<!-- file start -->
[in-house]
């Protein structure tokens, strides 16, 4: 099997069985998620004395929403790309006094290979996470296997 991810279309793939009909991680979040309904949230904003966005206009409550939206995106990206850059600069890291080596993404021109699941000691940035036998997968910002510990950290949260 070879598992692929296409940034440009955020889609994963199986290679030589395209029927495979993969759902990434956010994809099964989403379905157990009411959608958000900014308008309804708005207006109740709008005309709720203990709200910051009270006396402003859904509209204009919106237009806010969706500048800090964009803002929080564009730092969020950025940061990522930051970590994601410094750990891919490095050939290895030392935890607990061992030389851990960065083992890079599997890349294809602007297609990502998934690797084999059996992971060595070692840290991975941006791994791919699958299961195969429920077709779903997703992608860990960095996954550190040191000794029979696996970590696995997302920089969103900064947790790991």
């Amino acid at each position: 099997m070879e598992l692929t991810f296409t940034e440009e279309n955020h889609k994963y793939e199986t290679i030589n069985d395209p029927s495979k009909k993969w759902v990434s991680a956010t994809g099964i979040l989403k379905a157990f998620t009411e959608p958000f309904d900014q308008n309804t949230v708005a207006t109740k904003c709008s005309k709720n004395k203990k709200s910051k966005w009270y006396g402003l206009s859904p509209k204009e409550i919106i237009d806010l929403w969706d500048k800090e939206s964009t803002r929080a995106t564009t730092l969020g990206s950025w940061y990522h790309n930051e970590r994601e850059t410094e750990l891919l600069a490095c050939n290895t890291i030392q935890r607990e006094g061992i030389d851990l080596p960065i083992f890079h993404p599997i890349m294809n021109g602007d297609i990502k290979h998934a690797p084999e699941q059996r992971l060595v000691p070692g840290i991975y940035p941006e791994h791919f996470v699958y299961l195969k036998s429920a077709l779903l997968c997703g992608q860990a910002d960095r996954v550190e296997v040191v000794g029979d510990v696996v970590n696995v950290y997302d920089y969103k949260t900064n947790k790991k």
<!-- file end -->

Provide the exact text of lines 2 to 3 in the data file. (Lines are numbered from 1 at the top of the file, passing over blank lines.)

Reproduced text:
């Protein structure tokens, strides 16, 4: 099997069985998620004395929403790309006094290979996470296997 991810279309793939009909991680979040309904949230904003966005206009409550939206995106990206850059600069890291080596993404021109699941000691940035036998997968910002510990950290949260 070879598992692929296409940034440009955020889609994963199986290679030589395209029927495979993969759902990434956010994809099964989403379905157990009411959608958000900014308008309804708005207006109740709008005309709720203990709200910051009270006396402003859904509209204009919106237009806010969706500048800090964009803002929080564009730092969020950025940061990522930051970590994601410094750990891919490095050939290895030392935890607990061992030389851990960065083992890079599997890349294809602007297609990502998934690797084999059996992971060595070692840290991975941006791994791919699958299961195969429920077709779903997703992608860990960095996954550190040191000794029979696996970590696995997302920089969103900064947790790991």
């Amino acid at each position: 099997m070879e598992l692929t991810f296409t940034e440009e279309n955020h889609k994963y793939e199986t290679i030589n069985d395209p029927s495979k009909k993969w759902v990434s991680a956010t994809g099964i979040l989403k379905a157990f998620t009411e959608p958000f309904d900014q308008n309804t949230v708005a207006t109740k904003c709008s005309k709720n004395k203990k709200s910051k966005w009270y006396g402003l206009s859904p509209k204009e409550i919106i237009d806010l929403w969706d500048k800090e939206s964009t803002r929080a995106t564009t730092l969020g990206s950025w940061y990522h790309n930051e970590r994601e850059t410094e750990l891919l600069a490095c050939n290895t890291i030392q935890r607990e006094g061992i030389d851990l080596p960065i083992f890079h993404p599997i890349m294809n021109g602007d297609i990502k290979h998934a690797p084999e699941q059996r992971l060595v000691p070692g840290i991975y940035p941006e791994h791919f996470v699958y299961l195969k036998s429920a077709l779903l997968c997703g992608q860990a910002d960095r996954v550190e296997v040191v000794g029979d510990v696996v970590n696995v950290y997302d920089y969103k949260t900064n947790k790991k």